This podcast was recorded on Sept. 13, 2016
Alison Southwick: The first class -- first period -- is English. And that's me. I'm your teacher.
Robert Brokamp: Yeah! All right. I'm seated. I'm listening. I've got my pen ready.
Southwick: You're seated and listening. So today for English class we're going to do etymology, and we're going to look at the origins of the word "portfolio."
Brokamp: Really! OK. Go right ahead.
Southwick: So portfolio, in finance, means your collection of investments and financial assets. It comes from (probably not surprisingly) the idea of the suitcase -- the portfolio suitcase. It comes from Italian as early as 1722 from the word portafoglio...
Southwick: ...porta meaning to carry and foglio from Latin, meaning sheet or leaf. It's literally a way to carry your sheets of paper.
Southwick: Now, it wasn't until the 1930s that the word portfolio started meaning the scope of responsibilities for a job. If you were in a government office, you would say, "Well, it's not part of your portfolio. It's not part of your job." It wasn't until the 1930s that people actually started using portfolio to mean a collection of securities, but it still wasn't widely used, nor was the theory behind portfolio like it is today.
Brokamp: Oh, that's interesting.
Southwick: Well, just wait for it, because it's going to get more interesting.
Brokamp: Oh, it's getting even better.
Southwick: So back then (in the 1930s), when people created a portfolio, it was based on finding a good stock and buying it at the best price. I mean, that's not bad in theory, but the problem was this was in the 1930s, and all of the information about a stock was based on gossip, whispers, hearsay...
Brokamp: That's exactly right.
Southwick: ...and a very slow ticker tape machine. According to Investopedia, at the time investing was perceived largely as a "form of gambling for people too wealthy or too haughty to show their faces at the track." That's a quote from Investopedia. Way to be cute,Investopedia.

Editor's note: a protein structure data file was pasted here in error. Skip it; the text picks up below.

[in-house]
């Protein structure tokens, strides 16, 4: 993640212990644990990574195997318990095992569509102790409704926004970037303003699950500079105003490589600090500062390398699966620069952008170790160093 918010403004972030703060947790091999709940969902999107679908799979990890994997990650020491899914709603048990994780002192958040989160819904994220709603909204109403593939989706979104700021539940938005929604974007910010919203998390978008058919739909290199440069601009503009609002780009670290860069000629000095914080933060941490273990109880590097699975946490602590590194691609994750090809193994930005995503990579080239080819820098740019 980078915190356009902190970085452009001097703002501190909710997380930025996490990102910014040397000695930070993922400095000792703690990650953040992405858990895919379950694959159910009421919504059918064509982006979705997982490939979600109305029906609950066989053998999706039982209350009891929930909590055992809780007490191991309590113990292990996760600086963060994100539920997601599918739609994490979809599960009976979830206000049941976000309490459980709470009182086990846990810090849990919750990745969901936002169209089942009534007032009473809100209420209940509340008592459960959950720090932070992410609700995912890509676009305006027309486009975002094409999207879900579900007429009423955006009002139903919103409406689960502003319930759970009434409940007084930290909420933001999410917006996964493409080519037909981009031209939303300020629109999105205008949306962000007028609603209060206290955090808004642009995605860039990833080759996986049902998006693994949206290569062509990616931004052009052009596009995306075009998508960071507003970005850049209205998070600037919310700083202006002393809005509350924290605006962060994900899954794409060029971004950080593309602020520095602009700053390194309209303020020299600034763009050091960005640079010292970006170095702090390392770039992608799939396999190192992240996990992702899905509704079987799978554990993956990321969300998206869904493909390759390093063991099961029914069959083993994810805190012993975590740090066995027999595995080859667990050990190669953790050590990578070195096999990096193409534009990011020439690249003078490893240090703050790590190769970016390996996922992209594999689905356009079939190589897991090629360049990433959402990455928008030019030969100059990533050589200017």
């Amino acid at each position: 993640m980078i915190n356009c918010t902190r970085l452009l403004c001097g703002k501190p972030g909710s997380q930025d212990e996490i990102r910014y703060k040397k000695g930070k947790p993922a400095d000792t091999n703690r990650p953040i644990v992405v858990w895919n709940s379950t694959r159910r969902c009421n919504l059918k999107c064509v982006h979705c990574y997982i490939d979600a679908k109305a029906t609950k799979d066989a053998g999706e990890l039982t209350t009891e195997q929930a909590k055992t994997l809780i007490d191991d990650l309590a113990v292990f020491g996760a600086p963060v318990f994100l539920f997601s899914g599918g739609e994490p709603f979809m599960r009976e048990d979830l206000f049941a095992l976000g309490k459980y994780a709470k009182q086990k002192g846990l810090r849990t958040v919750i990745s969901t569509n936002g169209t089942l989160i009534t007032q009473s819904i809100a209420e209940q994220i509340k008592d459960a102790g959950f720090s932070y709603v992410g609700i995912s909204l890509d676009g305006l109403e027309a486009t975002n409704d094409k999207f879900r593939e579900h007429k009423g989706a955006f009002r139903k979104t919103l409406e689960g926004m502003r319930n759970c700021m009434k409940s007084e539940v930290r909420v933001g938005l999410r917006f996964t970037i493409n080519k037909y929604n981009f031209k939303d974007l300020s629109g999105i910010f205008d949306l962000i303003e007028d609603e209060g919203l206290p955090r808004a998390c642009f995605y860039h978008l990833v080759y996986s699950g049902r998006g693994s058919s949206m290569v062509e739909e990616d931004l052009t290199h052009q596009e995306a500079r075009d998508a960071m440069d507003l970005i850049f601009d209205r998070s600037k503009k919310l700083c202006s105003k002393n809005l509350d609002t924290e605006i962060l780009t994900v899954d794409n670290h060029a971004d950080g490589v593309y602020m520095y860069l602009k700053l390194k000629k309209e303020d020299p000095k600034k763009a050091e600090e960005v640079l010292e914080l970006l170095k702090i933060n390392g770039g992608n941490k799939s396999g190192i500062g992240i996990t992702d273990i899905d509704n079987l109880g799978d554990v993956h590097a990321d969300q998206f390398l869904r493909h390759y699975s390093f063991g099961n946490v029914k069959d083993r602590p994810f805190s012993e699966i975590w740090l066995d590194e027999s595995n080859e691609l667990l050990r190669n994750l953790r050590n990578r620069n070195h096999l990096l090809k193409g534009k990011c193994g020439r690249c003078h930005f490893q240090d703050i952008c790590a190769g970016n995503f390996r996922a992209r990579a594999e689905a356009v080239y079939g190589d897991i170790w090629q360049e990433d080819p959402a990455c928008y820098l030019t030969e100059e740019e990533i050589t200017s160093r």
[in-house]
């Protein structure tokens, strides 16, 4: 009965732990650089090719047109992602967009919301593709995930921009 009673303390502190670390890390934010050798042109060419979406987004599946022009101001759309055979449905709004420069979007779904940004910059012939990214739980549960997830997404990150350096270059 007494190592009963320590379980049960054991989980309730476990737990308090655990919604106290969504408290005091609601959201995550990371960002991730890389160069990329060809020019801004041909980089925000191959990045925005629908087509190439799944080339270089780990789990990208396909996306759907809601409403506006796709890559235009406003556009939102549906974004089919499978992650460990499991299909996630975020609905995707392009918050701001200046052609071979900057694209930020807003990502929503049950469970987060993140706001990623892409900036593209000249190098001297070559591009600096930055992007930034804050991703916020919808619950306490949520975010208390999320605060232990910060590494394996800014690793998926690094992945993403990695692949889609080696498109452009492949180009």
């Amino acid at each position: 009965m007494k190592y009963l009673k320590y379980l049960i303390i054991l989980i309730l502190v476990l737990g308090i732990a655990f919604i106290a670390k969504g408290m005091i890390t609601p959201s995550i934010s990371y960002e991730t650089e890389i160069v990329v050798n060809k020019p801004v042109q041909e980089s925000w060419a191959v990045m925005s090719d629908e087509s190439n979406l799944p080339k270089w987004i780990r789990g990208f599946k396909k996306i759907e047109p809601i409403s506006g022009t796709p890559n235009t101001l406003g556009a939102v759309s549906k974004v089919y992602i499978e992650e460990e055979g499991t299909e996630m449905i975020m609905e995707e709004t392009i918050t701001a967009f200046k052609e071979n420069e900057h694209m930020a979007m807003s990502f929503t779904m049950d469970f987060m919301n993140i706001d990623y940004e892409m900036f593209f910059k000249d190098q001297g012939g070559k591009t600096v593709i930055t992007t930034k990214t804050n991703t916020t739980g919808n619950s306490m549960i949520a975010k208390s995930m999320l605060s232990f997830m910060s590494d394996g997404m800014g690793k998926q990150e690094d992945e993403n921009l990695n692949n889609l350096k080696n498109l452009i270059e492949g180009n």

The term really took off in finance due to a 25-year-old grad student -- maybe you've heard of him -- Harry Markowitz.
Brokamp: I got an email from him once, but keep going.
Southwick: You did? He's a Nobel Prize winner.
Brokamp: I know!
Southwick: Oh, my gosh.
Brokamp: I wrote an article about him when he turned 80. I sent it to him and he sent me an email back. It was kind of cool.
Southwick: Aw! So you're probably going to know a lot about what I'm going to talk about from this point. Markowitz is dubbed the father of the "modern portfolio theory," also known as MPT. And even though he didn't have a background in finance, he was fascinated by the economics of uncertainty, which is basically the stock market when we're talking about the economics of uncertainty.
He thought it was cuckoo how nobody was worried about risk when it came to building a portfolio, and even in the 1950s, when he wrote his doctoral thesis, "Portfolio Selection," people only cared about buying a smattering of stocks that they thought were bargains.
So he thought what you should do (instead of just buying a bunch of random stocks, bonds, etc. that you thought were a great price) was to reduce your risk while seeing the same returns, and you do that by deliberately offsetting high-risk return things like stocks with low-risk, low-return investments like bonds. Basically diversification.
Southwick: And now the words "diversified" and "portfolio" pretty much go hand in hand.
Brokamp: Right. It's kind of crazy, because it's almost a given, nowadays, but back then it was this new concept, and he won a Nobel Prize for coming up with the idea of diversification.
Southwick: He also proposed that once you knew your risk tolerance, you could just plug the right investments in. I don't know if you knew this, but his paper, "Portfolio Selection," didn't blow people out of the water immediately, mostly because four out of the 14 pages were text -- only four. The other 10 were graphs and numerical doodles, which sounds whimsical, but it probably wasn't. It was probably a lot of sweeping equations. But the way they described it on Investopedia, I thought was adorable.
Eventually his dissertation took off, since we all know the word portfolio today, and the term skyrocketed in the late 1950s and 1960s. If you look it up on Google (you can look up trends in literature), right after the late 1950s or early 1960s, the term for portfolio just skyrocketed. There you go. From suitcase for carrying your papers in Italy -- the portafoglio (that doesn't sound like Italian at all)...
Brokamp: That sounds great. That sounds awesome.
Southwick: ...to the modern portfolio theory, or MPT.
Brokamp: That's really interesting.